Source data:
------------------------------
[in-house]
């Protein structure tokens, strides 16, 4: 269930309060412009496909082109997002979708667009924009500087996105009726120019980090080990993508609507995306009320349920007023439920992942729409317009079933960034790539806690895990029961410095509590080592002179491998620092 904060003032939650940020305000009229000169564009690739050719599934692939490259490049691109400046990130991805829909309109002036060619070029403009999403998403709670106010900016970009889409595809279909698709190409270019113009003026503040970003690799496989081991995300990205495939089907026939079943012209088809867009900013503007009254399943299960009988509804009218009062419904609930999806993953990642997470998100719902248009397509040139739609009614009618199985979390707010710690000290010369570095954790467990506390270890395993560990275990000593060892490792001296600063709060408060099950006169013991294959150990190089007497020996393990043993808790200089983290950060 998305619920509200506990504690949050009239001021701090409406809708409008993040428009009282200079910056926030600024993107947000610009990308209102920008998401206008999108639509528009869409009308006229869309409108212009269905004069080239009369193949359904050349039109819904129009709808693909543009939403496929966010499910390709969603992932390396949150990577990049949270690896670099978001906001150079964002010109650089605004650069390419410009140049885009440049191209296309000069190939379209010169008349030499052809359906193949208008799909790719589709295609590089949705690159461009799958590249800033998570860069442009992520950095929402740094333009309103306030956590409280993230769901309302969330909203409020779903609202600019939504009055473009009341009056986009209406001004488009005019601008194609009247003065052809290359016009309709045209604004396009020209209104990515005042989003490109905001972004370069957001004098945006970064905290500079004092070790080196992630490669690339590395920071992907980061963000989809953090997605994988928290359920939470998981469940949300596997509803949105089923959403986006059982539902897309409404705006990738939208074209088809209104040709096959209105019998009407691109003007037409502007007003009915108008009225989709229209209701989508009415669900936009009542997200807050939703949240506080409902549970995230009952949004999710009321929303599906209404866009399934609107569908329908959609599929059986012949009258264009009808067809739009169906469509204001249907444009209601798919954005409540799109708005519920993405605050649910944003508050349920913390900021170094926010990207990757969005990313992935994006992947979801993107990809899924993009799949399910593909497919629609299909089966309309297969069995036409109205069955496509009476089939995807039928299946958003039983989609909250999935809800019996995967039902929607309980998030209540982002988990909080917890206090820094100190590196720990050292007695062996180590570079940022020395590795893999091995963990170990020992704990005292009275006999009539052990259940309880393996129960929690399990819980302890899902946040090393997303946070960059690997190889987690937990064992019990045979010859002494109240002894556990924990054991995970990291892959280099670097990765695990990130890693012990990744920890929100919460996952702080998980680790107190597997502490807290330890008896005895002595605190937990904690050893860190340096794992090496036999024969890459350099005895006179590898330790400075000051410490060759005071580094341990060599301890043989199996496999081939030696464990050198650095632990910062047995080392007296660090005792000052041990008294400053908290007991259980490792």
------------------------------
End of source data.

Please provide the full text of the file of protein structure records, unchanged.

[in-house]
């Protein structure tokens, strides 16, 4: 269930309060412009496909082109997002979708667009924009500087996105009726120019980090080990993508609507995306009320349920007023439920992942729409317009079933960034790539806690895990029961410095509590080592002179491998620092 904060003032939650940020305000009229000169564009690739050719599934692939490259490049691109400046990130991805829909309109002036060619070029403009999403998403709670106010900016970009889409595809279909698709190409270019113009003026503040970003690799496989081991995300990205495939089907026939079943012209088809867009900013503007009254399943299960009988509804009218009062419904609930999806993953990642997470998100719902248009397509040139739609009614009618199985979390707010710690000290010369570095954790467990506390270890395993560990275990000593060892490792001296600063709060408060099950006169013991294959150990190089007497020996393990043993808790200089983290950060 998305619920509200506990504690949050009239001021701090409406809708409008993040428009009282200079910056926030600024993107947000610009990308209102920008998401206008999108639509528009869409009308006229869309409108212009269905004069080239009369193949359904050349039109819904129009709808693909543009939403496929966010499910390709969603992932390396949150990577990049949270690896670099978001906001150079964002010109650089605004650069390419410009140049885009440049191209296309000069190939379209010169008349030499052809359906193949208008799909790719589709295609590089949705690159461009799958590249800033998570860069442009992520950095929402740094333009309103306030956590409280993230769901309302969330909203409020779903609202600019939504009055473009009341009056986009209406001004488009005019601008194609009247003065052809290359016009309709045209604004396009020209209104990515005042989003490109905001972004370069957001004098945006970064905290500079004092070790080196992630490669690339590395920071992907980061963000989809953090997605994988928290359920939470998981469940949300596997509803949105089923959403986006059982539902897309409404705006990738939208074209088809209104040709096959209105019998009407691109003007037409502007007003009915108008009225989709229209209701989508009415669900936009009542997200807050939703949240506080409902549970995230009952949004999710009321929303599906209404866009399934609107569908329908959609599929059986012949009258264009009808067809739009169906469509204001249907444009209601798919954005409540799109708005519920993405605050649910944003508050349920913390900021170094926010990207990757969005990313992935994006992947979801993107990809899924993009799949399910593909497919629609299909089966309309297969069995036409109205069955496509009476089939995807039928299946958003039983989609909250999935809800019996995967039902929607309980998030209540982002988990909080917890206090820094100190590196720990050292007695062996180590570079940022020395590795893999091995963990170990020992704990005292009275006999009539052990259940309880393996129960929690399990819980302890899902946040090393997303946070960059690997190889987690937990064992019990045979010859002494109240002894556990924990054991995970990291892959280099670097990765695990990130890693012990990744920890929100919460996952702080998980680790107190597997502490807290330890008896005895002595605190937990904690050893860190340096794992090496036999024969890459350099005895006179590898330790400075000051410490060759005071580094341990060599301890043989199996496999081939030696464990050198650095632990910062047995080392007296660090005792000052041990008294400053908290007991259980490792």